It did, however, apologise for excluding disabled people. The Ministry came under fire by human rights activists and MPs for failing to provide accessible resources. The ‘easy-read’ version of the main consultation document remains inaccessible to some people with visual impairments who may want to engage with it. The Ministry of Justice has stated that an audio version of the consultation will be published this week. A government spokesperson stated: ‘We are working urgently to address delays caused by supplier issues and have published an interim version but apologise for the wait for a fully accessible document.’
How will the proposed HRA reforms affect our daily lives?
Spurrier expressed the importance of continuing to fight for the rights of us all:
“Hopefully, you never even know you’ve been engaged in a human rights issue in your everyday life because the people who are meant to protect you and are meant to make sure that we’re free and safe and equal are doing their jobs.”
There may come a time when we all, as citizens, could need to turn to the Human Rights Act to defend our freedom and liberties. Spurrier highlights that this is why the Human Rights Act must be protected, as it is a vital tool on which any of us could rely if that time comes. She explained:
“But if the worst comes to the worst and if there’s corruption, if there is abuse of power, if there’s violence, then at that point, you might need to use the actual legal instrument that is the Human Rights Act (HRA) in order to take a case or make a complaint – partly to vindicate your own rights and get justice for what’s happened to you, but also to force the state to learn lessons so that it doesn’t happen to anyone else in the future.”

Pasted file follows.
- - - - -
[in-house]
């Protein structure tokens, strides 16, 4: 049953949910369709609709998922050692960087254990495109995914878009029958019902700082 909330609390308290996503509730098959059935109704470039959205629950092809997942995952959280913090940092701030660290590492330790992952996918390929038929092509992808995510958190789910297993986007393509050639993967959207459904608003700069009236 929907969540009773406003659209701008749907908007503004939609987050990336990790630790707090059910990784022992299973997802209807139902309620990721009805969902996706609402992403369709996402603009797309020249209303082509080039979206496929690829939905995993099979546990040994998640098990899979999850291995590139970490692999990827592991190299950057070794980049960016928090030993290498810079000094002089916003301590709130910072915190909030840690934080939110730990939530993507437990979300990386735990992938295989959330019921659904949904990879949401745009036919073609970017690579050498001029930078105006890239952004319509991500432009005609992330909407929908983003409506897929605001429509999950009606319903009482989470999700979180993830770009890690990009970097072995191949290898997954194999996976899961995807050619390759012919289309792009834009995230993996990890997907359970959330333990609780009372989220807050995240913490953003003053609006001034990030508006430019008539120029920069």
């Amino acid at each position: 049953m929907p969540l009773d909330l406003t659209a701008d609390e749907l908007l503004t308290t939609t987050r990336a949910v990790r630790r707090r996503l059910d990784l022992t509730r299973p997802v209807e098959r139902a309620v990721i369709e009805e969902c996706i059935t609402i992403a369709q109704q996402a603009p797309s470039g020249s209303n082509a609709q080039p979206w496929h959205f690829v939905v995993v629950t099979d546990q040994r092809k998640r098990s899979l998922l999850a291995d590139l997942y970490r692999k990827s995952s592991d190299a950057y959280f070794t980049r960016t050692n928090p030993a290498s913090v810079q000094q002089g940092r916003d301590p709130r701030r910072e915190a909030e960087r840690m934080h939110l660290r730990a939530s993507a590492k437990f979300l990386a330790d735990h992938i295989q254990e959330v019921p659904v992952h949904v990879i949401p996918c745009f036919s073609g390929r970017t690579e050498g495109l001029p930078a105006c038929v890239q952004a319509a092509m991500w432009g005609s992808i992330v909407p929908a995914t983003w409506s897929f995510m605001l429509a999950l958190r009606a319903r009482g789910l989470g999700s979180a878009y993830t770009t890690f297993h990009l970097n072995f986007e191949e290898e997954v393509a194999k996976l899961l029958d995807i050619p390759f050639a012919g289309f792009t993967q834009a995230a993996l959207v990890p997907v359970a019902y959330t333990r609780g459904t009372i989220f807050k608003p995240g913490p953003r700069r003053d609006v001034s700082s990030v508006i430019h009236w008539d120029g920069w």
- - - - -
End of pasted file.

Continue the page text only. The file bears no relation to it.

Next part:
Earlier this year the activist collective Reclaim These Streets invoked their rights to freedom of speech and assembly (Articles 10 and 11 of the HRA). The group who campaign about violence against women and girls brought a claim against London’s Metropolitan Police for the force’s refusal to allow a vigil following the abduction and murder of Sarah Everard by a Met Police officer.
Following a two-day judicial review hearing in the Divisional Court, the group stated that they never thought they would have to invoke their human rights in court. The co-founder of Reclaim These Streets, Jamie Klingler, told us that she had not realised how important it was to protect the right to assembly before the police took it away:
“I never really thought about how important my human right to assemble was until the Met forbade us from gathering for a moment of silence for Sarah Everard who was killed by one of their own”.
The group has raised over £43,000 to cover potential legal costs – a challenge they never thought they would have to face. Klinger told us at the time of the hearing:
“I knew nothing about how difficult it is to actually bring a judicial review. It’s hugely costly, even with cost-capping in place. So, the people that impact and make the laws aren’t you and me”.
‘Power is often unchecked’
Working in human rights, we sometimes wonder what we would do if we could change just one thing that would make a difference to people’s lives in the UK. Spurrier reminds us that while we sometimes think of big changes, real change can also lie in the smaller details:
“The gateway to all rights abuses, really, is that power is often unchecked. If I could wave a magic wand, it would be to do something to make sure that those really critical checks and balances – the tools that all communities need to stand up to power – that those are put out of reach by any executive government.”